Infuse contains recombinant human Bone Morphogenetic Protein (rhBMP), which is a genetically engineered version of a protein found in the body. Use of the protein causes bone growth in specific areas of the spine. The FDA approved its use in 2002 as an alternative to conventional spinal fusion. However, approval was limited to treat degenerative disc disease, open fractures of the tibia, sinus augmentation, and localized alveolar ridge augmentation.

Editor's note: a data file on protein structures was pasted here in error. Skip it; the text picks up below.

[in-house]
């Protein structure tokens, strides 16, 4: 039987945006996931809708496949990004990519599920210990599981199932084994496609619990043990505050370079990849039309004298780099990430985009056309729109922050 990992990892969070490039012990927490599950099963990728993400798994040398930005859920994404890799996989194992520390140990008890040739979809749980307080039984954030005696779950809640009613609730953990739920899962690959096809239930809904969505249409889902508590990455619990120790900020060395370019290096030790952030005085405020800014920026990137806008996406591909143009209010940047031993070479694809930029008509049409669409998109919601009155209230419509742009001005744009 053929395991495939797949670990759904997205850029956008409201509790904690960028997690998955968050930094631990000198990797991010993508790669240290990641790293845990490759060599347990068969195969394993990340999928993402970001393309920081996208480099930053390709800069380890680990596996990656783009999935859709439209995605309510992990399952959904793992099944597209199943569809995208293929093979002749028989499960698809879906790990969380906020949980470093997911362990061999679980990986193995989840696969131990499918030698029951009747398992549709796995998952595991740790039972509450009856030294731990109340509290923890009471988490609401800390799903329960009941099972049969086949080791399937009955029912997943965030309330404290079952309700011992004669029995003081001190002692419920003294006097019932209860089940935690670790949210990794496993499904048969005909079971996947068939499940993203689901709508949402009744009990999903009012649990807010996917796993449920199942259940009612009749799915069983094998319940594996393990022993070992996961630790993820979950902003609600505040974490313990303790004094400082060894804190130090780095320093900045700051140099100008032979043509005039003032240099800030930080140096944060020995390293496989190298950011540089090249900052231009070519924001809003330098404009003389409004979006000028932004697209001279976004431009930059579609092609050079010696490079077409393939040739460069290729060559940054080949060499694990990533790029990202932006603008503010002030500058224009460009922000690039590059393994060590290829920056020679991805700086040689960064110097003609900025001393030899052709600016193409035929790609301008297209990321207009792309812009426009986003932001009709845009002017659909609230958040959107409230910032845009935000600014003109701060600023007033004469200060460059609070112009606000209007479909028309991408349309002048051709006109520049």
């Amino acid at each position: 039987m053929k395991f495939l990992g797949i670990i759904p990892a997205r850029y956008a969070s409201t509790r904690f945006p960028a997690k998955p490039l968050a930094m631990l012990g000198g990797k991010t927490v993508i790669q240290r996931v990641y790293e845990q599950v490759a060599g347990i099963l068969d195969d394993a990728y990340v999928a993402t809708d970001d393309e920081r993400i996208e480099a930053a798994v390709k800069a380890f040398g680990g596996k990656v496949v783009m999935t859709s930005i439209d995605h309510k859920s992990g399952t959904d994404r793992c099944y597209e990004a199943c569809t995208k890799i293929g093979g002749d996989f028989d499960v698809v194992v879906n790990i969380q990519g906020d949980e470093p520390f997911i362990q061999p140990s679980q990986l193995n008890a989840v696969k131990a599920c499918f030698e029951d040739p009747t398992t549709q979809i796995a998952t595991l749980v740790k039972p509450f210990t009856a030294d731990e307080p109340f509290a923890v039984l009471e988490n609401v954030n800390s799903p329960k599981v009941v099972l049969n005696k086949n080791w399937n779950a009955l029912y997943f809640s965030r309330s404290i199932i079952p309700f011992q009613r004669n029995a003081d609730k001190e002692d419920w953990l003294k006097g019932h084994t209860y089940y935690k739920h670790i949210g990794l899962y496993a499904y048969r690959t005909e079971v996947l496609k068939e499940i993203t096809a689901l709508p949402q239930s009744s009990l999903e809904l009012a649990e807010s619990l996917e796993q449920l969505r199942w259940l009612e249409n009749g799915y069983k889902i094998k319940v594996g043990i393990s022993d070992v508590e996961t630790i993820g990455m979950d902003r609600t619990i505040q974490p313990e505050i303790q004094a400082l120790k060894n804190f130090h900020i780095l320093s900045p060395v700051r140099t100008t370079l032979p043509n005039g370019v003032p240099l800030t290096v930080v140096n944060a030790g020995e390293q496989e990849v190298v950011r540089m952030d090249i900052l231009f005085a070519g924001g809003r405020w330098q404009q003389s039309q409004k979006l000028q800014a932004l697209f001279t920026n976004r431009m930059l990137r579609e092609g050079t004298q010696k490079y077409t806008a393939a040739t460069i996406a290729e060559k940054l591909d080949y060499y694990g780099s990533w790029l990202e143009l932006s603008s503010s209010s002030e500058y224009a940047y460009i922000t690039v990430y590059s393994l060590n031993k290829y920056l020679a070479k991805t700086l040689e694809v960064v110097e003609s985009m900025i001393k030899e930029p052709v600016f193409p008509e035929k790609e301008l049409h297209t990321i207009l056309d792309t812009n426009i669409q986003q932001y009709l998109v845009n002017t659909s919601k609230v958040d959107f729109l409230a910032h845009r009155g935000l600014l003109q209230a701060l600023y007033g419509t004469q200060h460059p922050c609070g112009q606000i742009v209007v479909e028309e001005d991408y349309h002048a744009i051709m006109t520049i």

Worldwide, more than one million people have received an Infuse implant. Plaintiffs allege Medtronic promoted Infuse to spinal surgeons for off-label uses that caused patient injuries. According to a report by the Senate committee investigating the product, the company's undisclosed manipulation of information through the medical literature included overstating its benefits and downplaying concerns about serious complications. Over the last 15 years, Medtronic reportedly has paid $210 million in royalties and other payments to a group of 13 doctors and two corporations linked to doctors to promote the off-label use of Infuse.